Like returning to your own bed after a long trip, the Wheel of Time has turned ’round to Teaser Tuesday.
Just in case you don’t know, Teaser Tuesday is a weekly bookish meme, hosted by Books and a Beat. Anyone can play along! All you have to do is grab the book you’re currently reading, open to a random page and share a few sentences from that page. But make sure you don’t share any spoilers!*
*I wish I could take credit for this introduction, but I shamelessly stole it from Heather over at bitsnbooks. To help me make amends, you should go check out her blog.
This week I’m reading an Advance Reading Copy of Indelible Ink: The Trials of John Peter Zenger and the Birth of America’s Free Press by Richard Kluger, which I was lucky enough to win in a Goodreads giveaway. Interested as I am in freedom of speech, this book is right up my alley. Hopefully it will live up to my excitement.
The Goodreads’ Blurb
The liberty of written and spoken expression has been fixed in the firmament of our social values since our nation’s beginning—the government of the United States was the first to legalize free speech and a free press as fundamental rights. But when the British began colonizing the New World, strict censorship was the iron rule of the realm; any words, true or false, that were thought to disparage the government were judged a criminally subversive—and duly punishable—threat to law and order. Even after Parliament lifted press censorship late in the seventeenth century, printers published what they wished at their peril.
So when in 1733 a small newspaper, the New-York Weekly Journal, printed scathing articles assailing the new British governor, William Cosby, as corrupt and abusive, colonial New York was scandalized. The paper’s publisher, an impoverished printer named John Peter Zenger with a wife and six children, in fact had no hand in the paper’s vitriolic editorial content—he was only a front man for Cosby’s adversaries, New York Supreme Court Chief Justice Lewis Morris and the shrewd attorney James Alexander. Zenger nevertheless became the endeavor’s courageous fall guy when Cosby brought the full force of his high office down upon it. Jailed for the better part of a year, Zenger faced a jury on August 4, 1735, in a proceeding matched in importance during the colonial period only by the Salem Witch Trials.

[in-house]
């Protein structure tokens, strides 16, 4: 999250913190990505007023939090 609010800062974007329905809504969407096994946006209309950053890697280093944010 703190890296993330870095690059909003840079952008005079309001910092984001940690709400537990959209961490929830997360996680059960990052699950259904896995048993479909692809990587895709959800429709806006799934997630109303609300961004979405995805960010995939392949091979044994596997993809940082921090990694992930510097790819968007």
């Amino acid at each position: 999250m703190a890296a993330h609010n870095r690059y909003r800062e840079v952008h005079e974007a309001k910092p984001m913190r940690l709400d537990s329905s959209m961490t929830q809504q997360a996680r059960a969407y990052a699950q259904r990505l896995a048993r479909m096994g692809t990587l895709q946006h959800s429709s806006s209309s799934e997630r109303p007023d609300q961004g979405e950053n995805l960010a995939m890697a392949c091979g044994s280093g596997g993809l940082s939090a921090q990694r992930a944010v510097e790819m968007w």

In Indelible Ink, acclaimed social historian Richard Kluger re-creates in rich detail this dramatic clash of powerful antagonists that marked the beginning of press freedom in America and its role in vanquishing colonial tyranny. Here is an enduring lesson that resounds to this day on the vital importance of free public expression as the underpinning of democracy.
The Truly Random Number Generator sends us to page 152.
In short, defamation was the very purpose of protesting the abuses of government authority; otherwise, the compliant masses would remain forever victimized.
I haven’t yet finished The Last Day of Marcus Tullius Cicero by Jordan Poss; see yesterday’s post for reasons why. Hopefully, that will be rectified this week.
What are you reading today?